Malawi on Thursday announced a 25% devaluation of its national currency, the kwacha, in a bid to shore up dwindling foreign exchange reserves and curb inflation.
The declaration was made as the government launched recovery package talks with the International Monetary Fund.
The devaluation, the biggest in a decade, will take effect from Friday, the Central Bank of Malawi said.
The last devaluation of the kwacha (-33%) took place in 2012.
For six months, Malawi has seen its foreign currency reserves shrink sharply due, according to the Central Bank, to a drop in export revenues due to the Covid epidemic and a rise in the cost of imports, particularly raw materials, due to the war in Ukraine.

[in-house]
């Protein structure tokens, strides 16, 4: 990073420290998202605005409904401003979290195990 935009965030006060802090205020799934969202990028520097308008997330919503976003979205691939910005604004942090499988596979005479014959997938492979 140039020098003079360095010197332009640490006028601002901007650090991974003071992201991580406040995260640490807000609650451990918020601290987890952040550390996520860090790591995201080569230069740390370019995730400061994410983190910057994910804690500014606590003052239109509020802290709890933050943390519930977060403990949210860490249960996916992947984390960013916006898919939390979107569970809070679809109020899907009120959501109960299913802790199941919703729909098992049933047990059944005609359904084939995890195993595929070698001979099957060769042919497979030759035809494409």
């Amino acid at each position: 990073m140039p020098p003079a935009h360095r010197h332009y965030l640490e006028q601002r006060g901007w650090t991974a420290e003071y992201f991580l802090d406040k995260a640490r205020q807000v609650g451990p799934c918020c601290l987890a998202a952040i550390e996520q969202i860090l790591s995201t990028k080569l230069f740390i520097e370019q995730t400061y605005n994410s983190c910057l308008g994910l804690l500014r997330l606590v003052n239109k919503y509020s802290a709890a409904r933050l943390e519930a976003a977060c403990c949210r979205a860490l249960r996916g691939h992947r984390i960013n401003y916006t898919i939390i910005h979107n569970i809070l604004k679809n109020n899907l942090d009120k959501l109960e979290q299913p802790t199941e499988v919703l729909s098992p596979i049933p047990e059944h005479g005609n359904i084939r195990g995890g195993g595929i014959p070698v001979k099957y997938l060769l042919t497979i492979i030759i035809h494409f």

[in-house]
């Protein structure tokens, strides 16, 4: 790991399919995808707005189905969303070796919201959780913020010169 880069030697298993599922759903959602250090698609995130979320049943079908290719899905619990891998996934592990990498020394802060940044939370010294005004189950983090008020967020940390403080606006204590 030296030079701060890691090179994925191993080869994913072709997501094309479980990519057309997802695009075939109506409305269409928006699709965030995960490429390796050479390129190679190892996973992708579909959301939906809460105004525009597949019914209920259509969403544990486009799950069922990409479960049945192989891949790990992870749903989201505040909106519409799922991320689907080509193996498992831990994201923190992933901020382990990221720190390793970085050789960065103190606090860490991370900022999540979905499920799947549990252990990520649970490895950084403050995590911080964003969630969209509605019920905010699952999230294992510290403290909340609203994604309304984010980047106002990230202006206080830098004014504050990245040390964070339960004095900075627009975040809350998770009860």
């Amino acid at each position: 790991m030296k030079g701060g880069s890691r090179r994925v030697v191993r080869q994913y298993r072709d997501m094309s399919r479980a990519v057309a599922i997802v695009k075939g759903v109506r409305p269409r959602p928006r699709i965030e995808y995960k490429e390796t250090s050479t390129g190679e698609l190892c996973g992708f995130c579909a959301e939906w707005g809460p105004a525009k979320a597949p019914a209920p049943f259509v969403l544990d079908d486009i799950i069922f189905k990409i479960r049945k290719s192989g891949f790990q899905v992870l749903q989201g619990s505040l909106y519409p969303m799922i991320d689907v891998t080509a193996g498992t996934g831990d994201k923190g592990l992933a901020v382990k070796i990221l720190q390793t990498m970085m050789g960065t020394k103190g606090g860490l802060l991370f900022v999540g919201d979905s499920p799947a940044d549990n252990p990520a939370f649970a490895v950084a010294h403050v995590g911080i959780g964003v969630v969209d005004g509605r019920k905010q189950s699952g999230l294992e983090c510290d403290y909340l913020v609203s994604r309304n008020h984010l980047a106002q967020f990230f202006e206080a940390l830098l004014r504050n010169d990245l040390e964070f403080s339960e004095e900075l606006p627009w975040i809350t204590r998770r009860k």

The country was also hit by two devastating cyclones in 2022.
“The supply-demand imbalance has manifested in the domestic foreign exchange market in a number of ways, including low foreign exchange supply (and) declining official foreign reserves,” the bank said.
Finance Minister Sosten Gwengwe told AFP the government had planned the devaluation move “some time back”.
“We had to do this,” he said. “The central bank was struggling… because of the overvalued Kwacha”.
Malawi’s inflation for April hit 15.7%, triggered by a rise in food and non-food prices.